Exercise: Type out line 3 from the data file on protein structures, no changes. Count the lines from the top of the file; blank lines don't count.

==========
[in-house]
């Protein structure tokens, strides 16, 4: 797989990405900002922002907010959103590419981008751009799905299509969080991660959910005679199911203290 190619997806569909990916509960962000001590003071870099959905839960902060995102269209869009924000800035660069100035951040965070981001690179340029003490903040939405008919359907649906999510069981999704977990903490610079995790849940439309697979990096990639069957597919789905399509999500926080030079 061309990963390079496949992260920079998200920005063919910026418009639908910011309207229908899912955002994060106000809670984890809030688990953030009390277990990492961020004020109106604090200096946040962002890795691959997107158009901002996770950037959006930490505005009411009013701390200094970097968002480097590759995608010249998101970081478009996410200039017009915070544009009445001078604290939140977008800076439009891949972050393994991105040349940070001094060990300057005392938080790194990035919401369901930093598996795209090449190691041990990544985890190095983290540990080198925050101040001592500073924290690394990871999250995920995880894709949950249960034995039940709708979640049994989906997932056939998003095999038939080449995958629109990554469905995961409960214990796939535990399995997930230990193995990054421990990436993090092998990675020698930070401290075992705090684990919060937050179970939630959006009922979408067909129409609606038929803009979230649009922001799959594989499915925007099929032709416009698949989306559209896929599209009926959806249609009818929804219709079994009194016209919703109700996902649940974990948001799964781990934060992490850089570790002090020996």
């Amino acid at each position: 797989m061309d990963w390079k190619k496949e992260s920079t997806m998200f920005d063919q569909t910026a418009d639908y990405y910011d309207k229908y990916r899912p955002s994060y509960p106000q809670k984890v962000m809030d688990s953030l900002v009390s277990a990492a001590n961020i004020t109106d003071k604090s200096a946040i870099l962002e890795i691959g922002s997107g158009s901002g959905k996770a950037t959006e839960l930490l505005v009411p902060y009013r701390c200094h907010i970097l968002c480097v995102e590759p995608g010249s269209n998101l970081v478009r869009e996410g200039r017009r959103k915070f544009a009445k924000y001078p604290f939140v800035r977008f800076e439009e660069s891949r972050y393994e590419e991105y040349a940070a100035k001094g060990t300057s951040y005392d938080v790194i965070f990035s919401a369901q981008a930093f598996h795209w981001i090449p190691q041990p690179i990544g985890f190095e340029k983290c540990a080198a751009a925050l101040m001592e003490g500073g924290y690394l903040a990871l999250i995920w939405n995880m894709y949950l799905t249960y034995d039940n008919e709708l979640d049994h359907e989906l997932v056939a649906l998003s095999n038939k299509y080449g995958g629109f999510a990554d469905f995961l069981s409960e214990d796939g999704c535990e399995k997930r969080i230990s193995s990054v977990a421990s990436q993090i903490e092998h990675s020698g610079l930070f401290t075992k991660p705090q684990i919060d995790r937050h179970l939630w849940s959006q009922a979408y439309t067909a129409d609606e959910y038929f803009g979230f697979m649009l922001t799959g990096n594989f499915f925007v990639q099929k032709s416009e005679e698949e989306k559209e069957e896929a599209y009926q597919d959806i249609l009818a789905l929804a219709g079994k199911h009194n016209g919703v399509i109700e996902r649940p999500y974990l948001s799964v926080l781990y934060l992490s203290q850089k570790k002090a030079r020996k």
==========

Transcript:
């Amino acid at each position: 797989m061309d990963w390079k190619k496949e992260s920079t997806m998200f920005d063919q569909t910026a418009d639908y990405y910011d309207k229908y990916r899912p955002s994060y509960p106000q809670k984890v962000m809030d688990s953030l900002v009390s277990a990492a001590n961020i004020t109106d003071k604090s200096a946040i870099l962002e890795i691959g922002s997107g158009s901002g959905k996770a950037t959006e839960l930490l505005v009411p902060y009013r701390c200094h907010i970097l968002c480097v995102e590759p995608g010249s269209n998101l970081v478009r869009e996410g200039r017009r959103k915070f544009a009445k924000y001078p604290f939140v800035r977008f800076e439009e660069s891949r972050y393994e590419e991105y040349a940070a100035k001094g060990t300057s951040y005392d938080v790194i965070f990035s919401a369901q981008a930093f598996h795209w981001i090449p190691q041990p690179i990544g985890f190095e340029k983290c540990a080198a751009a925050l101040m001592e003490g500073g924290y690394l903040a990871l999250i995920w939405n995880m894709y949950l799905t249960y034995d039940n008919e709708l979640d049994h359907e989906l997932v056939a649906l998003s095999n038939k299509y080449g995958g629109f999510a990554d469905f995961l069981s409960e214990d796939g999704c535990e399995k997930r969080i230990s193995s990054v977990a421990s990436q993090i903490e092998h990675s020698g610079l930070f401290t075992k991660p705090q684990i919060d995790r937050h179970l939630w849940s959006q009922a979408y439309t067909a129409d609606e959910y038929f803009g979230f697979m649009l922001t799959g990096n594989f499915f925007v990639q099929k032709s416009e005679e698949e989306k559209e069957e896929a599209y009926q597919d959806i249609l009818a789905l929804a219709g079994k199911h009194n016209g919703v399509i109700e996902r649940p999500y974990l948001s799964v926080l781990y934060l992490s203290q850089k570790k002090a030079r020996k």